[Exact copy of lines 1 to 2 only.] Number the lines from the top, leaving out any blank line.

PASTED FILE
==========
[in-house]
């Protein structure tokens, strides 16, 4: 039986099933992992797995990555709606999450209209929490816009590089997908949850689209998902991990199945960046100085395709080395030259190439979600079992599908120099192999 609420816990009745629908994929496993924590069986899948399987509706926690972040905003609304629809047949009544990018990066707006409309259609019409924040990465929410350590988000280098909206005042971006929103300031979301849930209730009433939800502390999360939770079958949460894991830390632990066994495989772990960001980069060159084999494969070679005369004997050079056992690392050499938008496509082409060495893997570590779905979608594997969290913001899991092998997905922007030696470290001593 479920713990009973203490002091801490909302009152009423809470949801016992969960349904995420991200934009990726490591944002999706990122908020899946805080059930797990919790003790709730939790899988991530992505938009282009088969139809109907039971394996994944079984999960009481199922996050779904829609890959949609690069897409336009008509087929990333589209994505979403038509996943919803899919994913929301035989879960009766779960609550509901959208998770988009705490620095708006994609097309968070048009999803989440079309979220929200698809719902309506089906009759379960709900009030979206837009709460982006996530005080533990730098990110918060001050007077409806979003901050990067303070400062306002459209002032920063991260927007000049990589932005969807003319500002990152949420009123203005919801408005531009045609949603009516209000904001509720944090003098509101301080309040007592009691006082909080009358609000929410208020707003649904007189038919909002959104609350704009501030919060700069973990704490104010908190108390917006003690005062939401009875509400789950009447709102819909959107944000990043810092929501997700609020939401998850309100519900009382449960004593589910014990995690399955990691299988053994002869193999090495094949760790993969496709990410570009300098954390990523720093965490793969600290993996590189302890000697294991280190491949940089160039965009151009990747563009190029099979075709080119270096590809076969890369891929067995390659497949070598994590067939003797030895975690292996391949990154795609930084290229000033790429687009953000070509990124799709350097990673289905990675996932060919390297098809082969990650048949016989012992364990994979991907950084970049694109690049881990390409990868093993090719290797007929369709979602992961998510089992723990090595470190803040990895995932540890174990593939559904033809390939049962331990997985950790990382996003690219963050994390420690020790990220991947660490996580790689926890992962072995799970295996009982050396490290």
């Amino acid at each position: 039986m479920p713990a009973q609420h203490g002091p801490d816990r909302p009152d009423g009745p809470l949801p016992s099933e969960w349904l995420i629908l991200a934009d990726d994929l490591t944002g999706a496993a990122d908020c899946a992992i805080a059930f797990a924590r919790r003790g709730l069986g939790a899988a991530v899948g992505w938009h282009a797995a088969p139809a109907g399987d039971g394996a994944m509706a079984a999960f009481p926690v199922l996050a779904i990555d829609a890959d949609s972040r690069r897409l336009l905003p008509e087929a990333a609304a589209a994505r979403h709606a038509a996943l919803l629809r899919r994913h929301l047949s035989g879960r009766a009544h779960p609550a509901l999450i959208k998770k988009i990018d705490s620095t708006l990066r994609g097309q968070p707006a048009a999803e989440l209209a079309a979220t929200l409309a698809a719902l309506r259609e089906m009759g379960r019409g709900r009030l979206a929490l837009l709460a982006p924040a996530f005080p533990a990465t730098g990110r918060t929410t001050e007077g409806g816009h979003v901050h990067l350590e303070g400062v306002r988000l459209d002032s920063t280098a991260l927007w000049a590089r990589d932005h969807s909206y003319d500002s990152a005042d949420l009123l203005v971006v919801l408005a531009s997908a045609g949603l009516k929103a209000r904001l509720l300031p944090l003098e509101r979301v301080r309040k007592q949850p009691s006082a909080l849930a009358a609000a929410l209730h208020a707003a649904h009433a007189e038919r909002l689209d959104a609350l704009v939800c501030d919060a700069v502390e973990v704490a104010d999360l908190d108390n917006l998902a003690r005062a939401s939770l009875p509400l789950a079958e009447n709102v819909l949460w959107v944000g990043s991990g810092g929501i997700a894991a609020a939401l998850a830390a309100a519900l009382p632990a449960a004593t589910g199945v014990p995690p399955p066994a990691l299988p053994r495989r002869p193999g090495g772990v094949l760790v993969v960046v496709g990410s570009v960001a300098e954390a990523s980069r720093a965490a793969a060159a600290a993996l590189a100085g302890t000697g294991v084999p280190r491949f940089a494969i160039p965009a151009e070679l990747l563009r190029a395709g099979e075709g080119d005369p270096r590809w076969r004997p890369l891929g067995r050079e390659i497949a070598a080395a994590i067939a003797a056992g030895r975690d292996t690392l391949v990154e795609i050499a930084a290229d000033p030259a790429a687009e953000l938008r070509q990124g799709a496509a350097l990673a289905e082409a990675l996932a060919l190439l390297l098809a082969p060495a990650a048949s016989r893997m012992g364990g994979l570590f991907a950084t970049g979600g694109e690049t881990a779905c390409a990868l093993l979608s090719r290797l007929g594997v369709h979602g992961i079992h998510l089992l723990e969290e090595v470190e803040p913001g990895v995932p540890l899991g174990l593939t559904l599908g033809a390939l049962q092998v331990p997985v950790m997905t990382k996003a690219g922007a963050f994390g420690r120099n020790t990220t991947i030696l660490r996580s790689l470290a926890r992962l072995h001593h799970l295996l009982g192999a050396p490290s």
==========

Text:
[in-house]
């Protein structure tokens, strides 16, 4: 039986099933992992797995990555709606999450209209929490816009590089997908949850689209998902991990199945960046100085395709080395030259190439979600079992599908120099192999 609420816990009745629908994929496993924590069986899948399987509706926690972040905003609304629809047949009544990018990066707006409309259609019409924040990465929410350590988000280098909206005042971006929103300031979301849930209730009433939800502390999360939770079958949460894991830390632990066994495989772990960001980069060159084999494969070679005369004997050079056992690392050499938008496509082409060495893997570590779905979608594997969290913001899991092998997905922007030696470290001593 479920713990009973203490002091801490909302009152009423809470949801016992969960349904995420991200934009990726490591944002999706990122908020899946805080059930797990919790003790709730939790899988991530992505938009282009088969139809109907039971394996994944079984999960009481199922996050779904829609890959949609690069897409336009008509087929990333589209994505979403038509996943919803899919994913929301035989879960009766779960609550509901959208998770988009705490620095708006994609097309968070048009999803989440079309979220929200698809719902309506089906009759379960709900009030979206837009709460982006996530005080533990730098990110918060001050007077409806979003901050990067303070400062306002459209002032920063991260927007000049990589932005969807003319500002990152949420009123203005919801408005531009045609949603009516209000904001509720944090003098509101301080309040007592009691006082909080009358609000929410208020707003649904007189038919909002959104609350704009501030919060700069973990704490104010908190108390917006003690005062939401009875509400789950009447709102819909959107944000990043810092929501997700609020939401998850309100519900009382449960004593589910014990995690399955990691299988053994002869193999090495094949760790993969496709990410570009300098954390990523720093965490793969600290993996590189302890000697294991280190491949940089160039965009151009990747563009190029099979075709080119270096590809076969890369891929067995390659497949070598994590067939003797030895975690292996391949990154795609930084290229000033790429687009953000070509990124799709350097990673289905990675996932060919390297098809082969990650048949016989012992364990994979991907950084970049694109690049881990390409990868093993090719290797007929369709979602992961998510089992723990090595470190803040990895995932540890174990593939559904033809390939049962331990997985950790990382996003690219963050994390420690020790990220991947660490996580790689926890992962072995799970295996009982050396490290």